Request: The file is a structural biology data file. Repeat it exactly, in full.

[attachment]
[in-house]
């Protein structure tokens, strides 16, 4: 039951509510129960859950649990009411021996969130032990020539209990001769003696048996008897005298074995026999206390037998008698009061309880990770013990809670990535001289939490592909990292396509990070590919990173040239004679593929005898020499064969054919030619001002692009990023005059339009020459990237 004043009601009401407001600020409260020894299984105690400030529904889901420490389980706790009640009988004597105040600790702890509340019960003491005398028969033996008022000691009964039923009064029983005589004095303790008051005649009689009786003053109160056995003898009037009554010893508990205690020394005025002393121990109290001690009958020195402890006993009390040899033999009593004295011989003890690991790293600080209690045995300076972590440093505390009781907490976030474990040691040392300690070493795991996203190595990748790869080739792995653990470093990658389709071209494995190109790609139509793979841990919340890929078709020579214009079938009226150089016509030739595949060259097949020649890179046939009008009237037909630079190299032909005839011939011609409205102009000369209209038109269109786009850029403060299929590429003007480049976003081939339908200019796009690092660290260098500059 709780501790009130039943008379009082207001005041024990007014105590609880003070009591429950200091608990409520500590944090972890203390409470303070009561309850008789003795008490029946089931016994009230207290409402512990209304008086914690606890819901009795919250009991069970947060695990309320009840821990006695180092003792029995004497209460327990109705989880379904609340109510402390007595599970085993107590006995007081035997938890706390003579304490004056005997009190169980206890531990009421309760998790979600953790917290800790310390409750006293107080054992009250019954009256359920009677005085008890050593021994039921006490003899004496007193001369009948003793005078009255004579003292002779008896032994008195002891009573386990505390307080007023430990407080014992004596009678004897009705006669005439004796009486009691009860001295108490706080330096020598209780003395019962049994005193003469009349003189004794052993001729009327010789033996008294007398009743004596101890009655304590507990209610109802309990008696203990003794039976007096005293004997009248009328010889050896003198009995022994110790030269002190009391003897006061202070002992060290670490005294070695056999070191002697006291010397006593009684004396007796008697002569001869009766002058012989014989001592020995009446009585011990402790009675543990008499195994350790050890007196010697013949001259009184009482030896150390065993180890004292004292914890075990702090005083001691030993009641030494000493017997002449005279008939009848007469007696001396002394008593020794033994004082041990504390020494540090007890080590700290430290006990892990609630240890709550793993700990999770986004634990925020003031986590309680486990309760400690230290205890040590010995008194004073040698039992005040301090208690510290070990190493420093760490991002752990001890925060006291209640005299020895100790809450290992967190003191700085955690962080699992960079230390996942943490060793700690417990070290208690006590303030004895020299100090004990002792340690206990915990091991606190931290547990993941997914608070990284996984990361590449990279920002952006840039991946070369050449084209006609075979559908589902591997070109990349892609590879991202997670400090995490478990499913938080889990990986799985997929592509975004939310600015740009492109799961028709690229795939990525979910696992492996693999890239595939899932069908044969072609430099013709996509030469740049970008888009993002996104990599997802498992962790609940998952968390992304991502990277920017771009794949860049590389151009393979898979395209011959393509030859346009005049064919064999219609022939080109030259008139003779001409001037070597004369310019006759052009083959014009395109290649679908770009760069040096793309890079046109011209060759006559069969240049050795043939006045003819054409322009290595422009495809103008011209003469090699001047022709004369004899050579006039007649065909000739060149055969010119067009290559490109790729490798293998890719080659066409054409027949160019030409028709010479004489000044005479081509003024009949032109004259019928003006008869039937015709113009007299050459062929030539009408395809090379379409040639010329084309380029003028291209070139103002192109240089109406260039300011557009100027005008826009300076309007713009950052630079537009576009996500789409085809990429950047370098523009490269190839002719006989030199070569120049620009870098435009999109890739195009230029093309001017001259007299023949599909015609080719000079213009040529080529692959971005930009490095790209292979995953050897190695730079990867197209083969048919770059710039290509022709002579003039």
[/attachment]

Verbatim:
[in-house]
């Protein structure tokens, strides 16, 4: 039951509510129960859950649990009411021996969130032990020539209990001769003696048996008897005298074995026999206390037998008698009061309880990770013990809670990535001289939490592909990292396509990070590919990173040239004679593929005898020499064969054919030619001002692009990023005059339009020459990237 004043009601009401407001600020409260020894299984105690400030529904889901420490389980706790009640009988004597105040600790702890509340019960003491005398028969033996008022000691009964039923009064029983005589004095303790008051005649009689009786003053109160056995003898009037009554010893508990205690020394005025002393121990109290001690009958020195402890006993009390040899033999009593004295011989003890690991790293600080209690045995300076972590440093505390009781907490976030474990040691040392300690070493795991996203190595990748790869080739792995653990470093990658389709071209494995190109790609139509793979841990919340890929078709020579214009079938009226150089016509030739595949060259097949020649890179046939009008009237037909630079190299032909005839011939011609409205102009000369209209038109269109786009850029403060299929590429003007480049976003081939339908200019796009690092660290260098500059 709780501790009130039943008379009082207001005041024990007014105590609880003070009591429950200091608990409520500590944090972890203390409470303070009561309850008789003795008490029946089931016994009230207290409402512990209304008086914690606890819901009795919250009991069970947060695990309320009840821990006695180092003792029995004497209460327990109705989880379904609340109510402390007595599970085993107590006995007081035997938890706390003579304490004056005997009190169980206890531990009421309760998790979600953790917290800790310390409750006293107080054992009250019954009256359920009677005085008890050593021994039921006490003899004496007193001369009948003793005078009255004579003292002779008896032994008195002891009573386990505390307080007023430990407080014992004596009678004897009705006669005439004796009486009691009860001295108490706080330096020598209780003395019962049994005193003469009349003189004794052993001729009327010789033996008294007398009743004596101890009655304590507990209610109802309990008696203990003794039976007096005293004997009248009328010889050896003198009995022994110790030269002190009391003897006061202070002992060290670490005294070695056999070191002697006291010397006593009684004396007796008697002569001869009766002058012989014989001592020995009446009585011990402790009675543990008499195994350790050890007196010697013949001259009184009482030896150390065993180890004292004292914890075990702090005083001691030993009641030494000493017997002449005279008939009848007469007696001396002394008593020794033994004082041990504390020494540090007890080590700290430290006990892990609630240890709550793993700990999770986004634990925020003031986590309680486990309760400690230290205890040590010995008194004073040698039992005040301090208690510290070990190493420093760490991002752990001890925060006291209640005299020895100790809450290992967190003191700085955690962080699992960079230390996942943490060793700690417990070290208690006590303030004895020299100090004990002792340690206990915990091991606190931290547990993941997914608070990284996984990361590449990279920002952006840039991946070369050449084209006609075979559908589902591997070109990349892609590879991202997670400090995490478990499913938080889990990986799985997929592509975004939310600015740009492109799961028709690229795939990525979910696992492996693999890239595939899932069908044969072609430099013709996509030469740049970008888009993002996104990599997802498992962790609940998952968390992304991502990277920017771009794949860049590389151009393979898979395209011959393509030859346009005049064919064999219609022939080109030259008139003779001409001037070597004369310019006759052009083959014009395109290649679908770009760069040096793309890079046109011209060759006559069969240049050795043939006045003819054409322009290595422009495809103008011209003469090699001047022709004369004899050579006039007649065909000739060149055969010119067009290559490109790729490798293998890719080659066409054409027949160019030409028709010479004489000044005479081509003024009949032109004259019928003006008869039937015709113009007299050459062929030539009408395809090379379409040639010329084309380029003028291209070139103002192109240089109406260039300011557009100027005008826009300076309007713009950052630079537009576009996500789409085809990429950047370098523009490269190839002719006989030199070569120049620009870098435009999109890739195009230029093309001017001259007299023949599909015609080719000079213009040529080529692959971005930009490095790209292979995953050897190695730079990867197209083969048919770059710039290509022709002579003039």